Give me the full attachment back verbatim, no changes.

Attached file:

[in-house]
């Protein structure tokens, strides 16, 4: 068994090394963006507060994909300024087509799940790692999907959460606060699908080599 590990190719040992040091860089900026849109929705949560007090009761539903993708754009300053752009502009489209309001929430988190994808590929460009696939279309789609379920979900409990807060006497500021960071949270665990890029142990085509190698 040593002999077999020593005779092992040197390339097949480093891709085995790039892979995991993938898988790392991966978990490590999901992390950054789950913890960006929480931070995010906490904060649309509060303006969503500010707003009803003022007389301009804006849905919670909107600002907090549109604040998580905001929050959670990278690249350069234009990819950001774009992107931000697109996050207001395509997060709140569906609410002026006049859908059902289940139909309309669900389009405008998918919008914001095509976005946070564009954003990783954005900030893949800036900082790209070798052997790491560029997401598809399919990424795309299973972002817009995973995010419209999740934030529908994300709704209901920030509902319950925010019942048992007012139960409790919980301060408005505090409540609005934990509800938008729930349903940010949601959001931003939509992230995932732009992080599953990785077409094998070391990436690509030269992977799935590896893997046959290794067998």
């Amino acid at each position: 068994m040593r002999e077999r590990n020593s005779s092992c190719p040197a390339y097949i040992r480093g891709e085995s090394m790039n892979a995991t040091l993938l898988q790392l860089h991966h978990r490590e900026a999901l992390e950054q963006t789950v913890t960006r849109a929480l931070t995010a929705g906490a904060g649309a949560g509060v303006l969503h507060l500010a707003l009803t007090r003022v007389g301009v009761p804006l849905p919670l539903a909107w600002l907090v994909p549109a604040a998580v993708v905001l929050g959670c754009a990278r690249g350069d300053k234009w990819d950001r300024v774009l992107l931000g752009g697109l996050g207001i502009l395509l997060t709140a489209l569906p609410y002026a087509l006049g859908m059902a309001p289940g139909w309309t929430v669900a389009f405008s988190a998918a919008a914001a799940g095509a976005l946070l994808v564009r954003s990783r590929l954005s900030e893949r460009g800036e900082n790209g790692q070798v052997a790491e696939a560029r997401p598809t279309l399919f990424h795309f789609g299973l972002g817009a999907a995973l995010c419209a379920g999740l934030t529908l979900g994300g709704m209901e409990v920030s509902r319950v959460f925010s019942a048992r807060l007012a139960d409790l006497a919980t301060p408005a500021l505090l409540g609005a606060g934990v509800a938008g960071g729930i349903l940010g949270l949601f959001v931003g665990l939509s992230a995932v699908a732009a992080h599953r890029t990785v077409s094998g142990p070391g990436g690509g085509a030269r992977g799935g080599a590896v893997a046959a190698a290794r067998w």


[in-house]
């Protein structure tokens, strides 16, 4: 068994090394963006507060994909300024087509799940790692999907959460606060699908080599 590990190719040992040091860089900026849109929705949560007090009761539903993708754009300053752009502009489209309001929430988190994808590929460009696939279309789609379920979900409990807060006497500021960071949270665990890029142990085509190698 040593002999077999020593005779092992040197390339097949480093891709085995790039892979995991993938898988790392991966978990490590999901992390950054789950913890960006929480931070995010906490904060649309509060303006969503500010707003009803003022007389301009804006849905919670909107600002907090549109604040998580905001929050959670990278690249350069234009990819950001774009992107931000697109996050207001395509997060709140569906609410002026006049859908059902289940139909309309669900389009405008998918919008914001095509976005946070564009954003990783954005900030893949800036900082790209070798052997790491560029997401598809399919990424795309299973972002817009995973995010419209999740934030529908994300709704209901920030509902319950925010019942048992007012139960409790919980301060408005505090409540609005934990509800938008729930349903940010949601959001931003939509992230995932732009992080599953990785077409094998070391990436690509030269992977799935590896893997046959290794067998």
């Amino acid at each position: 068994m040593r002999e077999r590990n020593s005779s092992c190719p040197a390339y097949i040992r480093g891709e085995s090394m790039n892979a995991t040091l993938l898988q790392l860089h991966h978990r490590e900026a999901l992390e950054q963006t789950v913890t960006r849109a929480l931070t995010a929705g906490a904060g649309a949560g509060v303006l969503h507060l500010a707003l009803t007090r003022v007389g301009v009761p804006l849905p919670l539903a909107w600002l907090v994909p549109a604040a998580v993708v905001l929050g959670c754009a990278r690249g350069d300053k234009w990819d950001r300024v774009l992107l931000g752009g697109l996050g207001i502009l395509l997060t709140a489209l569906p609410y002026a087509l006049g859908m059902a309001p289940g139909w309309t929430v669900a389009f405008s988190a998918a919008a914001a799940g095509a976005l946070l994808v564009r954003s990783r590929l954005s900030e893949r460009g800036e900082n790209g790692q070798v052997a790491e696939a560029r997401p598809t279309l399919f990424h795309f789609g299973l972002g817009a999907a995973l995010c419209a379920g999740l934030t529908l979900g994300g709704m209901e409990v920030s509902r319950v959460f925010s019942a048992r807060l007012a139960d409790l006497a919980t301060p408005a500021l505090l409540g609005a606060g934990v509800a938008g960071g729930i349903l940010g949270l949601f959001v931003g665990l939509s992230a995932v699908a732009a992080h599953r890029t990785v077409s094998g142990p070391g990436g690509g085509a030269r992977g799935g080599a590896v893997a046959a190698a290794r067998w």